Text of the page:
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 Post subject: GMAT SequencesPosted: Sun Oct 09, 2011 10:53 am

Joined: Sun May 30, 2010 3:15 am
Posts: 424
The first three terms of an infinite sequence are 2, 7, and 22. After the first term, each consecutive term can be obtained by multiplying the previous term by 3 and then adding 1. What is the sum of the tens digit and the units digit of the thirty-fifth term in the sequence?

A. 2
B. 4
C. 7
D. 9
E. 13

(B) (To understand units and tens, in 75 7 is tens and 5 is units.) We cannot reasonably be expected to write the sequence to the thirty-fifth term. We should therefore expect a repeating pattern within the tens and units digits of the sequence.

Let’s write out the first 8 terms and see what the pattern is:
2, 7, 22, 67, 202, 607, 1822, 5467.
Examining the tens and units digits, we see that the following four-term pattern repeats in those digits:
02, 07, 22, 67, etc.

To find what the tens and units digits of the thirty-fifth term will be, we must first divide the term number (35) by the number of terms in the repeating sequence (4):
35/4 = 8 remainder 3.
This means the four-term sequence fully repeats 8 times, and the remainder tells us how many terms into the repeating sequence the term in question will be.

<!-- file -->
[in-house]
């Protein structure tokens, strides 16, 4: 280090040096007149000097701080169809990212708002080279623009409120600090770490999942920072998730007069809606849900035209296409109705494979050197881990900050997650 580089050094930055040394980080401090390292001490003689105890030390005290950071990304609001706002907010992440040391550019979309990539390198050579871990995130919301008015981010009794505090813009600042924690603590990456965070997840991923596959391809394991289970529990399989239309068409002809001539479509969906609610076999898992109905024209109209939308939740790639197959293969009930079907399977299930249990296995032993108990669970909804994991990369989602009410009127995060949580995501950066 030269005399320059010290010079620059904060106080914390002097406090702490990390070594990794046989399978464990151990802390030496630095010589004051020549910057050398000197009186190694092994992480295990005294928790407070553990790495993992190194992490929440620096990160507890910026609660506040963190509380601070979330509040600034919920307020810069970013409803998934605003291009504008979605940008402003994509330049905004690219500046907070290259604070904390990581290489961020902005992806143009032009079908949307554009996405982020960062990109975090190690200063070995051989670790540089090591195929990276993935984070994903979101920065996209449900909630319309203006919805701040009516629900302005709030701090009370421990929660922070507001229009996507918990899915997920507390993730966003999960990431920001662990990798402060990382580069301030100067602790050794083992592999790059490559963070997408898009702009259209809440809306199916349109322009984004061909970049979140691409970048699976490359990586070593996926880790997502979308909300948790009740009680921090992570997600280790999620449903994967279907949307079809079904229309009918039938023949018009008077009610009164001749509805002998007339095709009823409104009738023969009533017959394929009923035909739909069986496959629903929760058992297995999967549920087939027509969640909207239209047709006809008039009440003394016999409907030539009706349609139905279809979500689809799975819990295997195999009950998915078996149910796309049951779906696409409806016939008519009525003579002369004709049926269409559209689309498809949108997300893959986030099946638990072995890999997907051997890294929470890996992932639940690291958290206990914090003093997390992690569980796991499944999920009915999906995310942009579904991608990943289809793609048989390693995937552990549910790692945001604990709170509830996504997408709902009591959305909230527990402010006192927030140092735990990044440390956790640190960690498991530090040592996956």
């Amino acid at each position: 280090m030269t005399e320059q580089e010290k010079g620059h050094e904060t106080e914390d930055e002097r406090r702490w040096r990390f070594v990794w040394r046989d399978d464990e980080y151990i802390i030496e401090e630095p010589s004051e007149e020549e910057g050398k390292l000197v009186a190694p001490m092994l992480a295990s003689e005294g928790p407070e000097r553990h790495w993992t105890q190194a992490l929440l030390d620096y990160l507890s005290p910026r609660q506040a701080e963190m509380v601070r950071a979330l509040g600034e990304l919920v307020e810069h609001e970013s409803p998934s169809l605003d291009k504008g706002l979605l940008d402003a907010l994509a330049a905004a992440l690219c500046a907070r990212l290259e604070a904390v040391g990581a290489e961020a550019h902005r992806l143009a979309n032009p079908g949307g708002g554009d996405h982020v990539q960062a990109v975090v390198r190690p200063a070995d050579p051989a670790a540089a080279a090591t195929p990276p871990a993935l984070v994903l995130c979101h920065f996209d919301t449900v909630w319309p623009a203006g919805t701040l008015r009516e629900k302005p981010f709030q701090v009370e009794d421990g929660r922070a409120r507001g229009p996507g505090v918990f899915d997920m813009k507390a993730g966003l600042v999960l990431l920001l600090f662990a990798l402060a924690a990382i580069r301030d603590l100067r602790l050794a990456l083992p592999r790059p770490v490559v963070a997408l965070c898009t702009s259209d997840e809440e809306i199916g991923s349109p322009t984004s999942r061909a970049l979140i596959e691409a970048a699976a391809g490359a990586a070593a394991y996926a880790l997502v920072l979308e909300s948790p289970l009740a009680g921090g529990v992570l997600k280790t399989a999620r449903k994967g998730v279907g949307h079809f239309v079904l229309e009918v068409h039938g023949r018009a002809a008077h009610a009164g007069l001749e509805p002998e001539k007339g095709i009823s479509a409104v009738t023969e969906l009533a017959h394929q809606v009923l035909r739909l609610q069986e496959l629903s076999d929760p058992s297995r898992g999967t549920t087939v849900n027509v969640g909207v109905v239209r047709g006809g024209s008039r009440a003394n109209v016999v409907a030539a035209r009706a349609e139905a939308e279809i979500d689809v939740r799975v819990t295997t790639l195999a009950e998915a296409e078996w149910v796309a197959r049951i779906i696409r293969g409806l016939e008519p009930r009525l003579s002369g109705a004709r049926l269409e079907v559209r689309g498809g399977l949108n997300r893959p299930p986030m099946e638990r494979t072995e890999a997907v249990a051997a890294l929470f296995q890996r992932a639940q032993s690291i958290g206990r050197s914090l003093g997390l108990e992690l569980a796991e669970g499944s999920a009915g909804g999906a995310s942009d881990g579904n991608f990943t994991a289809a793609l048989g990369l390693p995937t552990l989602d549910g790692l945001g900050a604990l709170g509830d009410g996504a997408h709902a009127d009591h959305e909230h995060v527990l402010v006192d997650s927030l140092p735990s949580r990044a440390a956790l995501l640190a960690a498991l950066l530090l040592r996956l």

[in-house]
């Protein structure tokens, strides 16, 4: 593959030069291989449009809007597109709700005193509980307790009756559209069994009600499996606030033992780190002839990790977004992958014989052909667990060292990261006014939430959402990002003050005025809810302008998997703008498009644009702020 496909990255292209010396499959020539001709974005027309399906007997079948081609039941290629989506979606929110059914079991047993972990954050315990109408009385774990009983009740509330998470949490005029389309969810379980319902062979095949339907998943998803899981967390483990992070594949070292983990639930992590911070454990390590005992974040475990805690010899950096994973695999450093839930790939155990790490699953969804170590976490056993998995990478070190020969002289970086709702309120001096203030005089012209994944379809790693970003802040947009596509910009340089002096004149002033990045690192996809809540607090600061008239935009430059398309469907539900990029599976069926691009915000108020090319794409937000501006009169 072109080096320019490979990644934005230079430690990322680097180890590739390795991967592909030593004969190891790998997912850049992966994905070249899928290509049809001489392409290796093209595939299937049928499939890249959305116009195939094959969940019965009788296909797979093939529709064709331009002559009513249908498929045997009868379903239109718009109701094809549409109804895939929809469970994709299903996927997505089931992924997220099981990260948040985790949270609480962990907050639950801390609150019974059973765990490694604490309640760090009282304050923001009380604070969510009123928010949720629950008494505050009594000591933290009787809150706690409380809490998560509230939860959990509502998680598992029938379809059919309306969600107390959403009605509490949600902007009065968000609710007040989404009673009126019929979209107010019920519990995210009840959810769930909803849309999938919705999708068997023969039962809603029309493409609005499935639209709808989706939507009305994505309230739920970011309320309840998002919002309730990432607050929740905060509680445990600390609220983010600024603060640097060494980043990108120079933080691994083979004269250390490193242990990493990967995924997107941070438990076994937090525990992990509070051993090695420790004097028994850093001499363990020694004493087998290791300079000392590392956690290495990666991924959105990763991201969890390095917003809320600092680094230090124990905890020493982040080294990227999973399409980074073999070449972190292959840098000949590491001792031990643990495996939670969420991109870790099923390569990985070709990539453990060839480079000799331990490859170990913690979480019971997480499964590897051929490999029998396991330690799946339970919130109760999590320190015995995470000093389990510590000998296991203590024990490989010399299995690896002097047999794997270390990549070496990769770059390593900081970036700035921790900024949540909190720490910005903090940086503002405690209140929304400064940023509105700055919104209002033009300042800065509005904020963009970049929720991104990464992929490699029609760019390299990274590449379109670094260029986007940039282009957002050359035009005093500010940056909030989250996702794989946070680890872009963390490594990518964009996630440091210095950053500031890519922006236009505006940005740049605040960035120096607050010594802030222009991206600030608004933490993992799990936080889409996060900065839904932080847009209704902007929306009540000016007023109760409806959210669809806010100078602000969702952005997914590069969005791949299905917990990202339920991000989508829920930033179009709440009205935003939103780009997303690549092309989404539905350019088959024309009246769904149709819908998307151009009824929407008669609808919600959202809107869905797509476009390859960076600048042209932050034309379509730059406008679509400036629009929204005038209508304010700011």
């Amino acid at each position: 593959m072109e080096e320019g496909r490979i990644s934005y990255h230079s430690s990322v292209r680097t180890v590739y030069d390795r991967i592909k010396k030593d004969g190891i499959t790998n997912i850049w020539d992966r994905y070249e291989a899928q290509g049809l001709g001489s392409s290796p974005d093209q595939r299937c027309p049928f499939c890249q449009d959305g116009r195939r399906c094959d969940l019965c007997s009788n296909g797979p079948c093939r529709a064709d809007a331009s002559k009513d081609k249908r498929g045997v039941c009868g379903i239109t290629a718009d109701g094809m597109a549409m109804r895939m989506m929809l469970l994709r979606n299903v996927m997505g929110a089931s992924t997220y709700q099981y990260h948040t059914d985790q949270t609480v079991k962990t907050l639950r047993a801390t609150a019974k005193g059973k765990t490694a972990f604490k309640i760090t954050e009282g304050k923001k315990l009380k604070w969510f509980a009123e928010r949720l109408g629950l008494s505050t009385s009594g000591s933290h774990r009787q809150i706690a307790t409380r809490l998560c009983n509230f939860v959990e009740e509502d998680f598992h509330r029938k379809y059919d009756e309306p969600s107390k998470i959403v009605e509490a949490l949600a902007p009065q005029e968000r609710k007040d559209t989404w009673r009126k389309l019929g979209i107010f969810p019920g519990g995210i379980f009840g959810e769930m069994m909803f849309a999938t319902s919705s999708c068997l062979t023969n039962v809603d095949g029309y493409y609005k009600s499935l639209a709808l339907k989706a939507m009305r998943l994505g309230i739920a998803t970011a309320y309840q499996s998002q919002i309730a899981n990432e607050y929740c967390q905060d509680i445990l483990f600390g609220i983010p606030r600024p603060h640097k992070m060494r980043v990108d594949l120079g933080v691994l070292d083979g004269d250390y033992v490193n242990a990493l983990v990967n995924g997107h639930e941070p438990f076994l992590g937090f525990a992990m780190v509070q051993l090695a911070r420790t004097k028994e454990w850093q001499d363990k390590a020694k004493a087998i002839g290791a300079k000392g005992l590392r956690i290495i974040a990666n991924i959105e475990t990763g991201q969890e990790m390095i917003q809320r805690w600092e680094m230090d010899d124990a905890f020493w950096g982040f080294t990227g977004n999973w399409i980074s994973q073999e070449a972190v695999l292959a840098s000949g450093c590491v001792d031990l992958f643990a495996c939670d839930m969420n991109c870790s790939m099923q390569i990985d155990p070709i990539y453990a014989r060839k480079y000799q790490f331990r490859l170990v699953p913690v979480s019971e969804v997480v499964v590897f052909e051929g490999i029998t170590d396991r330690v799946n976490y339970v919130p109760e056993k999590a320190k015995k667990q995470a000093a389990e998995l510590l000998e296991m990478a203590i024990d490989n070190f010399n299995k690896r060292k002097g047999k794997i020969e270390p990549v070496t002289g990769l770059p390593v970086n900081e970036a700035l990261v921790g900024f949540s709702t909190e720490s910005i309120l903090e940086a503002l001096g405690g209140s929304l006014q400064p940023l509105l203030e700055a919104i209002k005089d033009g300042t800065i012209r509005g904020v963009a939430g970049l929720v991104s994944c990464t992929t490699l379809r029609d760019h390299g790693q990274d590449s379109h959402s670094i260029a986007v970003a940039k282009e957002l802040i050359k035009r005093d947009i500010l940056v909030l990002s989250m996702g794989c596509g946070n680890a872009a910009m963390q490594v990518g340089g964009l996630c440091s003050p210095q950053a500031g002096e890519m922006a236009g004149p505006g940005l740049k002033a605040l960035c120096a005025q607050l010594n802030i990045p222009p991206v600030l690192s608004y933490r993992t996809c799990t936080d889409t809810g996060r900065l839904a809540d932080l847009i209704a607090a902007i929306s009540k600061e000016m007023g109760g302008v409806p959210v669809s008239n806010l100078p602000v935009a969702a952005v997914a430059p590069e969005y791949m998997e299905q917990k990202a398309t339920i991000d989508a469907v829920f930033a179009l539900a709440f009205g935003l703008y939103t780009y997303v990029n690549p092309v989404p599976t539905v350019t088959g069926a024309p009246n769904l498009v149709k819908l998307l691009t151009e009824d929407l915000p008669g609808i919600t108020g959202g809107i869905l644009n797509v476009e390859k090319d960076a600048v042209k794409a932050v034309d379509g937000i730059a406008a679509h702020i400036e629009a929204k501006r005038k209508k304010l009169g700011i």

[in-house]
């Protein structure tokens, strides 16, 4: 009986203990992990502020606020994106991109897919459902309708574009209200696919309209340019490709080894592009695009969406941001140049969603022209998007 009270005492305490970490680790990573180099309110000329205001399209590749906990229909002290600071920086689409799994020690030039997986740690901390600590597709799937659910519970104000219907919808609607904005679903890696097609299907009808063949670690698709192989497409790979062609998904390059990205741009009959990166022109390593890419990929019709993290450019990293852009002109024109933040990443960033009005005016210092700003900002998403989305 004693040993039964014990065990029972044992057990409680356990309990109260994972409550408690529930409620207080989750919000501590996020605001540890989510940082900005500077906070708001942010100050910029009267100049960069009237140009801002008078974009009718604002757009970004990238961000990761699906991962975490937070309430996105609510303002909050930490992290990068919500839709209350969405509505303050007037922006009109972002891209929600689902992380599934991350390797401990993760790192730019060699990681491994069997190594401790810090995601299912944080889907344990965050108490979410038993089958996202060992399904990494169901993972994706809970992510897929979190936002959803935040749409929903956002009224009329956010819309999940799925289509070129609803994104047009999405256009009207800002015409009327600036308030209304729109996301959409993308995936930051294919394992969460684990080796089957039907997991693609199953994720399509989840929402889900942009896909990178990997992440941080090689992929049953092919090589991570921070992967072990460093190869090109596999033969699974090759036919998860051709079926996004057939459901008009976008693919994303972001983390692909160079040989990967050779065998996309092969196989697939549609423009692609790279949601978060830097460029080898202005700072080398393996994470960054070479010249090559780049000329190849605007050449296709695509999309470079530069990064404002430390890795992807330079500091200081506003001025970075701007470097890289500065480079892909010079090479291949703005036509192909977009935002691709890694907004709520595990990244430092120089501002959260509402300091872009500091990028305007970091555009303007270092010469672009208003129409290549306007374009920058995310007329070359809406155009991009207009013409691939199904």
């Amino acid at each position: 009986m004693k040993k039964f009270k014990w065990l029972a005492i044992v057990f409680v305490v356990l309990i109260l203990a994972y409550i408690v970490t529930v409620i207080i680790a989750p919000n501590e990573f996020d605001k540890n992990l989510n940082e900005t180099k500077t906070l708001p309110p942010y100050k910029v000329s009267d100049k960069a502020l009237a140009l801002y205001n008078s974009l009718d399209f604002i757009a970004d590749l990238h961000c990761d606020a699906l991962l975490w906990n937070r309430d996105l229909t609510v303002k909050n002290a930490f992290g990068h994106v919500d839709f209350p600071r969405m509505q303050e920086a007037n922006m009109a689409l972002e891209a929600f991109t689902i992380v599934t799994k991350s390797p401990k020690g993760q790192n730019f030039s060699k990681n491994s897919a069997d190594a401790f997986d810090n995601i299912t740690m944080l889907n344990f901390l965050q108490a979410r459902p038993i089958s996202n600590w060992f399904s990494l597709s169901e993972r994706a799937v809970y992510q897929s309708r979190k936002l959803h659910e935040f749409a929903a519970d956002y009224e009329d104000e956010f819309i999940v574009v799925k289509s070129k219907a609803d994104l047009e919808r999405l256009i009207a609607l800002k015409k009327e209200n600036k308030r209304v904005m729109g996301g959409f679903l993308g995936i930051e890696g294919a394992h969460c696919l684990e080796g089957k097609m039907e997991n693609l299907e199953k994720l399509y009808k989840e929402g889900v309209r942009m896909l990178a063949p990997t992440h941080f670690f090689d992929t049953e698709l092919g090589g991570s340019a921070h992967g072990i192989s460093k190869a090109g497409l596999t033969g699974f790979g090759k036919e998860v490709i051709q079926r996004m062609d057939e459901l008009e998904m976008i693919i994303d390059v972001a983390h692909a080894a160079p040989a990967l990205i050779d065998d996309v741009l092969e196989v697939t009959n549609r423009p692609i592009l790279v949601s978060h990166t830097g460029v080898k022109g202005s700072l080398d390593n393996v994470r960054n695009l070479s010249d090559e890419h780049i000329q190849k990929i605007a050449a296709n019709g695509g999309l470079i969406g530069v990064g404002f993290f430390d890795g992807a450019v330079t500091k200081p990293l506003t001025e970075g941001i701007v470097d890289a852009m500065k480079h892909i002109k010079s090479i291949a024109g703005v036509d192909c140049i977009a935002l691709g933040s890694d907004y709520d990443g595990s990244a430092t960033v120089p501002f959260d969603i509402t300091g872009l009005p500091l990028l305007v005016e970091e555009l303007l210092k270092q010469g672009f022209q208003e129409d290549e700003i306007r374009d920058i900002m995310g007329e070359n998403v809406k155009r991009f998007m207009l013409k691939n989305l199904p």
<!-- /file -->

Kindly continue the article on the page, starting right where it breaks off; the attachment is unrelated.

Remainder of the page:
Three terms into the repeating sequence, the tens and units digits are both 2. The sum of these digits is the answer to the question:
2 + 2 = 4.

The correct answer is choice (B).
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The repeating terms i can understand, but how did you figure out that the tens and units of the number is 2?

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 Post subject: Re: GMAT SequencesPosted: Sun Oct 09, 2011 1:15 pm

Joined: Sun May 30, 2010 2:23 am
Posts: 498
Quote:
The repeating terms i can understand
We do not have the repeating terms themselves, but we have repeating two last digits.
2, 7, 22, 67, 202, 607, 1822, 5467.

Quote:
but how did you figure out that the tens and units of the number is 2?

We know that the terms of the sequence have a pattern:
...02, ...07, ...22, ...67, ...02, ...07, ...22, ...67, ...02, ...07, ...22, ...67.
So the four endings (02, 07, 22, 67) repeat. Therefore we know that the 4th, 8th, 12th, ... (4n) -th terms end with 67; the 3rd, 7th, 11th, ... (4n + 3)-th terms end with 22, etc.

35 = 32 + 3 = 4 × 8 + 3
So the 32nd term ends with 67; 33rd term ends with 02; 34th term ends with 07 and the 35th term ends with 22.

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The strict mathematical proof of why this pattern will hold:
The last two digits of the resulting number in case of multiplication by 3 and addition of 1 depend solely on the last two digits of the original number.

Suppose R = ab....cxyz, where each letter represents a digit, and there could be any number of any digits in between b and c. We can rewrite R as:
R = ab....cxyz = ab....cx00 + yz

We can see that digits ab....cx do not affect last two digits if R is multiplied by an an integer or if to add a positive number.

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